Every baker needs basic building blocks—the go-to batters and mixtures needed to assemble myriad desserts and fancy, filled, and frosted cakes. In the French repertoire, that's genoise; but here's a recipe for hot milk sponge cake, which is moister and richer with a finer texture, and less fussy, too. You can enjoy this plain or fill and frost however you'd like. See the full article for my recommendations: lemon curd, black and white, and cranberry cream. —Alice Medrich
1 9-inch round cake
(100 grams) sifted (before measuring) unbleached cake flour (I use King Arthur)
large eggs, at room temperature
large egg yolks, at room temperature
pure vanilla extract
(150 grams) sugar
(30 grams) unsalted butter, cut into small pieces
Position a rack in the lower third of the oven and preheat the oven to 350° F. Grease and flour the sides of the pan and line the bottom with parchment paper.
Whisk the flour with the baking powder. Sift the mixture three times and return it to the strainer set over a bowl.
Whip the eggs, yolks, sugar, and vanilla in the stand mixer at high speed for 2-4 minutes until the batter is light-colored, tripled in volume, and when the whisk is lifted the mixture falls in a thick fluffy rope that dissolves slowly on the surface of the remaining batter foam.
While the eggs are beating, heat the milk and butter in a small saucepan until it the butter is melted and the mixture is extremely hot to the touch. (It must be very hot when you add it to the batter.)
Remove the bowl from the mixer. With the strainer or sifter, sift one-third of the flour over the eggs. Fold with a large rubber spatula until the flour is almost blended into the batter. Repeat with half of the remaining flour. Repeat with the rest of the flour. Pour all of the hot milk mixture over the batter and fold gently but authoritatively, scraping batter up from the bottom of the bowl and rotating the bowl until the milk and butter are incorporated. Scrape the batter into the pan.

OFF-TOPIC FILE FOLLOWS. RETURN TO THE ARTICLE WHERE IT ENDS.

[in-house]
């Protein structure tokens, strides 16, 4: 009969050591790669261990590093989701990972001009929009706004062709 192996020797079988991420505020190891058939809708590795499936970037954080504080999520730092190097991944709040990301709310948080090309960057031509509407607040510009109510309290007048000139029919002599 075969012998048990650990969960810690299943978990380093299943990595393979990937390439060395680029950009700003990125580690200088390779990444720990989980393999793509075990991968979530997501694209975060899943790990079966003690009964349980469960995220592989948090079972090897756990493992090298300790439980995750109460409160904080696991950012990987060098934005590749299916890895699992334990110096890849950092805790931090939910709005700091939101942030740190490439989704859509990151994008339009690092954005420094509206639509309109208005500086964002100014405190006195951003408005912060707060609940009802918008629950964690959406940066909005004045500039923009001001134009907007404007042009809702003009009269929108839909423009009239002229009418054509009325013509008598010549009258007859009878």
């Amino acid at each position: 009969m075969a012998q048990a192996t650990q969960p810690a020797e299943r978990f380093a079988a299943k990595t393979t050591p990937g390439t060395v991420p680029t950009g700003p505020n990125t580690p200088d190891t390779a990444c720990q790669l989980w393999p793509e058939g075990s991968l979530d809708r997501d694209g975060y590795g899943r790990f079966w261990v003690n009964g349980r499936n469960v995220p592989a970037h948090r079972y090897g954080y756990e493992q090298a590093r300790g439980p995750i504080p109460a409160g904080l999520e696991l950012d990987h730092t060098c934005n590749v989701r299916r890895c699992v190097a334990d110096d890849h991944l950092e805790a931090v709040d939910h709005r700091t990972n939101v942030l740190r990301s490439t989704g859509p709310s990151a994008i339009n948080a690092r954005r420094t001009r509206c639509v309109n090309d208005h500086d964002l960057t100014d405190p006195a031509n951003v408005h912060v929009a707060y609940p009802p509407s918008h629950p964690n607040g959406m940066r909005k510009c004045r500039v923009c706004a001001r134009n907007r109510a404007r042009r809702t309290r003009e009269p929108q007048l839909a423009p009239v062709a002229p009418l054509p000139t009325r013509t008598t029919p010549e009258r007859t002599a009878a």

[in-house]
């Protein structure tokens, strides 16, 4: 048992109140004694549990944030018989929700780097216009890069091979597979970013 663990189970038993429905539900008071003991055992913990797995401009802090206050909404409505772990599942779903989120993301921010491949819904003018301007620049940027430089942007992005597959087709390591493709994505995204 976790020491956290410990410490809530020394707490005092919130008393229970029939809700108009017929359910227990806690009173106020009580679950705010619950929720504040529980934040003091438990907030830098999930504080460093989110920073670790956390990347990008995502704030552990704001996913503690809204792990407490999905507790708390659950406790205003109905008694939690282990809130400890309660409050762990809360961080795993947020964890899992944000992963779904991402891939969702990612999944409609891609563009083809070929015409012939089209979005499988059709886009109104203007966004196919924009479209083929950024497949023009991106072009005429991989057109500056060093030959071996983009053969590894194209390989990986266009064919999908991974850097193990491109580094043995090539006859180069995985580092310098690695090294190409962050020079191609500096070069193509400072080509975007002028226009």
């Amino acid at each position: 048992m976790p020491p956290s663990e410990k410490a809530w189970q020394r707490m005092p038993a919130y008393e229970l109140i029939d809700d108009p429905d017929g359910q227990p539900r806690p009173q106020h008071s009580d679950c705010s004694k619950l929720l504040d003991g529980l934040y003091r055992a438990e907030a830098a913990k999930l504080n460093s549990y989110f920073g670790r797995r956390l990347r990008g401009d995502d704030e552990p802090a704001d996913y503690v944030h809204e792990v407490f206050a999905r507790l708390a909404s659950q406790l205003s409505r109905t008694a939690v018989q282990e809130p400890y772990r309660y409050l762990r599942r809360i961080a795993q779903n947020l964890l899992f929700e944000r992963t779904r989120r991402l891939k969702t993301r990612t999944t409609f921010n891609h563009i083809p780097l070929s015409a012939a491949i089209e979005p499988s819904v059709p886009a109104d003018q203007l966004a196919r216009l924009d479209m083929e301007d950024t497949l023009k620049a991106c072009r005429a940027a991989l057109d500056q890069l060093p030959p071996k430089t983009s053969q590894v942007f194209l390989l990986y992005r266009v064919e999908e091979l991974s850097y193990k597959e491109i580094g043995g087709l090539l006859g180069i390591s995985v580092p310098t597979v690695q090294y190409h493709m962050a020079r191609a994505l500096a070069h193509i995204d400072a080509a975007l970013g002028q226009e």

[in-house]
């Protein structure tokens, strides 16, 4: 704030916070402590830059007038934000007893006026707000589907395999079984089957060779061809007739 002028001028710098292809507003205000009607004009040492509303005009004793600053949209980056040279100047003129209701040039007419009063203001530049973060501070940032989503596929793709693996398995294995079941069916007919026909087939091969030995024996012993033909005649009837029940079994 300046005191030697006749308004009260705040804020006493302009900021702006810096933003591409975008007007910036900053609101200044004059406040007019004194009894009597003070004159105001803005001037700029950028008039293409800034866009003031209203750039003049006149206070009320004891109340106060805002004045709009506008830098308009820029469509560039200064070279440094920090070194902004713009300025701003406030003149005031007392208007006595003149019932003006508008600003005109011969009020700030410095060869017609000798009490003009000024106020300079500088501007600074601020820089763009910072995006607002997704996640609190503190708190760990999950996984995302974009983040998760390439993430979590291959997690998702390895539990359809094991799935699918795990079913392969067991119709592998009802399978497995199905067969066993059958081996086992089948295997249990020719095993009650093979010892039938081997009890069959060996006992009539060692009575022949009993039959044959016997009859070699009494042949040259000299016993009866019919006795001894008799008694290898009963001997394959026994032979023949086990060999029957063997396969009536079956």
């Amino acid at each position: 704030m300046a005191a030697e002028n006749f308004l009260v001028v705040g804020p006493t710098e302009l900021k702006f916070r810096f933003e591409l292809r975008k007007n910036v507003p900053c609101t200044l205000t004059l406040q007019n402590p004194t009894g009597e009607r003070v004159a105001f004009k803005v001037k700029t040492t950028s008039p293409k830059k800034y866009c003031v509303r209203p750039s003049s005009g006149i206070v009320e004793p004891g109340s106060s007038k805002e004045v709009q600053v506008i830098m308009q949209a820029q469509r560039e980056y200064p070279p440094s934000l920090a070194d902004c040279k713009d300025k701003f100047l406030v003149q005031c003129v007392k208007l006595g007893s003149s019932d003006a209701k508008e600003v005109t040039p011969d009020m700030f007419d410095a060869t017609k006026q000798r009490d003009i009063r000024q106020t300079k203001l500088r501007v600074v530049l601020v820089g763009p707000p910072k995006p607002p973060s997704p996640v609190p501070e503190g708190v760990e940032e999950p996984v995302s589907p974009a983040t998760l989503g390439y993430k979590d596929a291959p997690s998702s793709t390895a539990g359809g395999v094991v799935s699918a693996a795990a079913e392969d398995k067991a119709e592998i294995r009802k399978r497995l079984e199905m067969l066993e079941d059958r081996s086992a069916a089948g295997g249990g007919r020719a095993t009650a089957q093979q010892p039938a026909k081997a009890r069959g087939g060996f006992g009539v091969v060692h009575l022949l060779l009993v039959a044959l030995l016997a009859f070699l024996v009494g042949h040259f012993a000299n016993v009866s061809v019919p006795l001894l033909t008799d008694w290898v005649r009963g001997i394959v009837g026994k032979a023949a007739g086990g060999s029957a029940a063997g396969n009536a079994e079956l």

Bake 20 to 25 minutes until the cake is a deep golden brown on top and springs back when gently pressed with fingers, or tooth pick comes out clean. Set the pan on a rack to cool.
At your convenience, when the cake is warm or completely cool, run a small spatula (I use a small plastic spreader with very thin flexible “blade”) around the inside of the pan, pressing against the sides of the pan to avoid tearing the cake. Invert the round the cake and peel off the parchment liner. Turn the cake right side up to finish cooling. The cake should be completely cool before filling, frosting or storing. The cake may be wrapped airtight and stored at room temperature for 2 days, or frozen up to 3 months.
For suggestions on how to dress it up, go here: http://f52.co/2zPc16d
My career was sparked by a single bite of a chocolate truffle, made by my Paris landlady in 1972. I returned home to open this country’s first chocolate bakery and dessert shop, Cocolat, and I am often “blamed” for introducing chocolate truffles to America. Today I am the James Beard Foundation and IACP award-winning author of ten cookbooks, teach a chocolate dessert class on Craftsy.com, and work with some of the world’s best chocolate companies. In 2018, I won the IACP Award for Best Food-Focused Column (this one!).